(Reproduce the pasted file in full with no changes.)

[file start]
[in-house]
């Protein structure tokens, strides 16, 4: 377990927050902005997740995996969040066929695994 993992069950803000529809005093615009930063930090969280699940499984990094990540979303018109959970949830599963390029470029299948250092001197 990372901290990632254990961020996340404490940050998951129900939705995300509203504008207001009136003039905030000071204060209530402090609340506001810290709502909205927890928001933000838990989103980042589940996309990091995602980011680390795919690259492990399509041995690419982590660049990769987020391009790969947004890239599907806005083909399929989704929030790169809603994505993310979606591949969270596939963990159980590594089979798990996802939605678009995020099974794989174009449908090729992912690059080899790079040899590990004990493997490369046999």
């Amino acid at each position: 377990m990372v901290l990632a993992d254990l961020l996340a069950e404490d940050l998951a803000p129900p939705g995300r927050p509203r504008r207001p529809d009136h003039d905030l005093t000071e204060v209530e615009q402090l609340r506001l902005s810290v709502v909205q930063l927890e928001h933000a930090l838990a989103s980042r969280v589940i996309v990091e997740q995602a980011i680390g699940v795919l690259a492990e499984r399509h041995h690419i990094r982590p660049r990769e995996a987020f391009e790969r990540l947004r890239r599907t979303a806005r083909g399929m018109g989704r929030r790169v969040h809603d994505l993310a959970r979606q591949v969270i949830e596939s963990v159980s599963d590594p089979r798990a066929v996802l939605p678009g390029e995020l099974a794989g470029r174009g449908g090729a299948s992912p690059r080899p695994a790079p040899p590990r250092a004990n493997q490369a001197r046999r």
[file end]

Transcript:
[in-house]
């Protein structure tokens, strides 16, 4: 377990927050902005997740995996969040066929695994 993992069950803000529809005093615009930063930090969280699940499984990094990540979303018109959970949830599963390029470029299948250092001197 990372901290990632254990961020996340404490940050998951129900939705995300509203504008207001009136003039905030000071204060209530402090609340506001810290709502909205927890928001933000838990989103980042589940996309990091995602980011680390795919690259492990399509041995690419982590660049990769987020391009790969947004890239599907806005083909399929989704929030790169809603994505993310979606591949969270596939963990159980590594089979798990996802939605678009995020099974794989174009449908090729992912690059080899790079040899590990004990493997490369046999």
């Amino acid at each position: 377990m990372v901290l990632a993992d254990l961020l996340a069950e404490d940050l998951a803000p129900p939705g995300r927050p509203r504008r207001p529809d009136h003039d905030l005093t000071e204060v209530e615009q402090l609340r506001l902005s810290v709502v909205q930063l927890e928001h933000a930090l838990a989103s980042r969280v589940i996309v990091e997740q995602a980011i680390g699940v795919l690259a492990e499984r399509h041995h690419i990094r982590p660049r990769e995996a987020f391009e790969r990540l947004r890239r599907t979303a806005r083909g399929m018109g989704r929030r790169v969040h809603d994505l993310a959970r979606q591949v969270i949830e596939s963990v159980s599963d590594p089979r798990a066929v996802l939605p678009g390029e995020l099974a794989g470029r174009g449908g090729a299948s992912p690059r080899p695994a790079p040899p590990r250092a004990n493997q490369a001197r046999r």